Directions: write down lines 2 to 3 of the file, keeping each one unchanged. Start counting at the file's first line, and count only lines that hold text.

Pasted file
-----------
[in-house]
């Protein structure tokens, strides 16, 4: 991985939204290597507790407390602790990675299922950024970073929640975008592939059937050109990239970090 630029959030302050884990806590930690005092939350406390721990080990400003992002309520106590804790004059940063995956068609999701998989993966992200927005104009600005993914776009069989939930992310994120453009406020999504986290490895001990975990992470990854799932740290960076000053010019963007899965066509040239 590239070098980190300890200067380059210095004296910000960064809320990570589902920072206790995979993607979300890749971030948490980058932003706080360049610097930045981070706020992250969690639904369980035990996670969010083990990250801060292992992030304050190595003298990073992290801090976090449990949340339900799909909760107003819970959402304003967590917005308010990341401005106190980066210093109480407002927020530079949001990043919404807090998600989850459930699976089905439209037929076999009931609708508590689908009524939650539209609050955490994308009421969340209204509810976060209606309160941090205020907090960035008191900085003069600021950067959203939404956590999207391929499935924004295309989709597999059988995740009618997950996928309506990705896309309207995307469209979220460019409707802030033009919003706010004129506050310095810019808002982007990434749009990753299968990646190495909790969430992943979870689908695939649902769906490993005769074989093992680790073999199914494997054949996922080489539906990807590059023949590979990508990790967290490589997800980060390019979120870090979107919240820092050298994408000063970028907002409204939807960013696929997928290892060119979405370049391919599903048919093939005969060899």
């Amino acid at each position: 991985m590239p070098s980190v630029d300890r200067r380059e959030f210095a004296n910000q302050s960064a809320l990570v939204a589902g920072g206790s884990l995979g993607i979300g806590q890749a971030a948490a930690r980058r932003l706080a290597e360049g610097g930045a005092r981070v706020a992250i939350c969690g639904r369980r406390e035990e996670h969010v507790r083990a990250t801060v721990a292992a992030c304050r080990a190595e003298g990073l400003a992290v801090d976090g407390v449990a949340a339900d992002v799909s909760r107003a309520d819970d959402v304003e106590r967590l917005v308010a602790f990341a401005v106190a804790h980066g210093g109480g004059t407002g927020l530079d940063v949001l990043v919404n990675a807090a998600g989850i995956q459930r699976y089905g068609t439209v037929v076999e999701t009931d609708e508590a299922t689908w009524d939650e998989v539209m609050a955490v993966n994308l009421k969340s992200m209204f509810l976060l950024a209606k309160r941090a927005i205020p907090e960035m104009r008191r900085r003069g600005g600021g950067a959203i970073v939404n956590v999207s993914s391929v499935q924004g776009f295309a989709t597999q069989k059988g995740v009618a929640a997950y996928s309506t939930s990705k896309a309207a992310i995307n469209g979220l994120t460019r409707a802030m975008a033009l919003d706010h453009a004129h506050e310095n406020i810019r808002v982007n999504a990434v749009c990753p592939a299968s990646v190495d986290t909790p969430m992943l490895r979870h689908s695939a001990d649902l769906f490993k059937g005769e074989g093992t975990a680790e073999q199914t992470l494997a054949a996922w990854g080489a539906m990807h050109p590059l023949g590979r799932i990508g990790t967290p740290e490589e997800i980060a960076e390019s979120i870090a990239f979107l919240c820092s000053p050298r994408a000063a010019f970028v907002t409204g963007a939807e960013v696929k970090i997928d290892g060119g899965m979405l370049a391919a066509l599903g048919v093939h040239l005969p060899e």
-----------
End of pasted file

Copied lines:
């Protein structure tokens, strides 16, 4: 991985939204290597507790407390602790990675299922950024970073929640975008592939059937050109990239970090 630029959030302050884990806590930690005092939350406390721990080990400003992002309520106590804790004059940063995956068609999701998989993966992200927005104009600005993914776009069989939930992310994120453009406020999504986290490895001990975990992470990854799932740290960076000053010019963007899965066509040239 590239070098980190300890200067380059210095004296910000960064809320990570589902920072206790995979993607979300890749971030948490980058932003706080360049610097930045981070706020992250969690639904369980035990996670969010083990990250801060292992992030304050190595003298990073992290801090976090449990949340339900799909909760107003819970959402304003967590917005308010990341401005106190980066210093109480407002927020530079949001990043919404807090998600989850459930699976089905439209037929076999009931609708508590689908009524939650539209609050955490994308009421969340209204509810976060209606309160941090205020907090960035008191900085003069600021950067959203939404956590999207391929499935924004295309989709597999059988995740009618997950996928309506990705896309309207995307469209979220460019409707802030033009919003706010004129506050310095810019808002982007990434749009990753299968990646190495909790969430992943979870689908695939649902769906490993005769074989093992680790073999199914494997054949996922080489539906990807590059023949590979990508990790967290490589997800980060390019979120870090979107919240820092050298994408000063970028907002409204939807960013696929997928290892060119979405370049391919599903048919093939005969060899």
């Amino acid at each position: 991985m590239p070098s980190v630029d300890r200067r380059e959030f210095a004296n910000q302050s960064a809320l990570v939204a589902g920072g206790s884990l995979g993607i979300g806590q890749a971030a948490a930690r980058r932003l706080a290597e360049g610097g930045a005092r981070v706020a992250i939350c969690g639904r369980r406390e035990e996670h969010v507790r083990a990250t801060v721990a292992a992030c304050r080990a190595e003298g990073l400003a992290v801090d976090g407390v449990a949340a339900d992002v799909s909760r107003a309520d819970d959402v304003e106590r967590l917005v308010a602790f990341a401005v106190a804790h980066g210093g109480g004059t407002g927020l530079d940063v949001l990043v919404n990675a807090a998600g989850i995956q459930r699976y089905g068609t439209v037929v076999e999701t009931d609708e508590a299922t689908w009524d939650e998989v539209m609050a955490v993966n994308l009421k969340s992200m209204f509810l976060l950024a209606k309160r941090a927005i205020p907090e960035m104009r008191r900085r003069g600005g600021g950067a959203i970073v939404n956590v999207s993914s391929v499935q924004g776009f295309a989709t597999q069989k059988g995740v009618a929640a997950y996928s309506t939930s990705k896309a309207a992310i995307n469209g979220l994120t460019r409707a802030m975008a033009l919003d706010h453009a004129h506050e310095n406020i810019r808002v982007n999504a990434v749009c990753p592939a299968s990646v190495d986290t909790p969430m992943l490895r979870h689908s695939a001990d649902l769906f490993k059937g005769e074989g093992t975990a680790e073999q199914t992470l494997a054949a996922w990854g080489a539906m990807h050109p590059l023949g590979r799932i990508g990790t967290p740290e490589e997800i980060a960076e390019s979120i870090a990239f979107l919240c820092s000053p050298r994408a000063a010019f970028v907002t409204g963007a939807e960013v696929k970090i997928d290892g060119g899965m979405l370049a391919a066509l599903g048919v093939h040239l005969p060899e």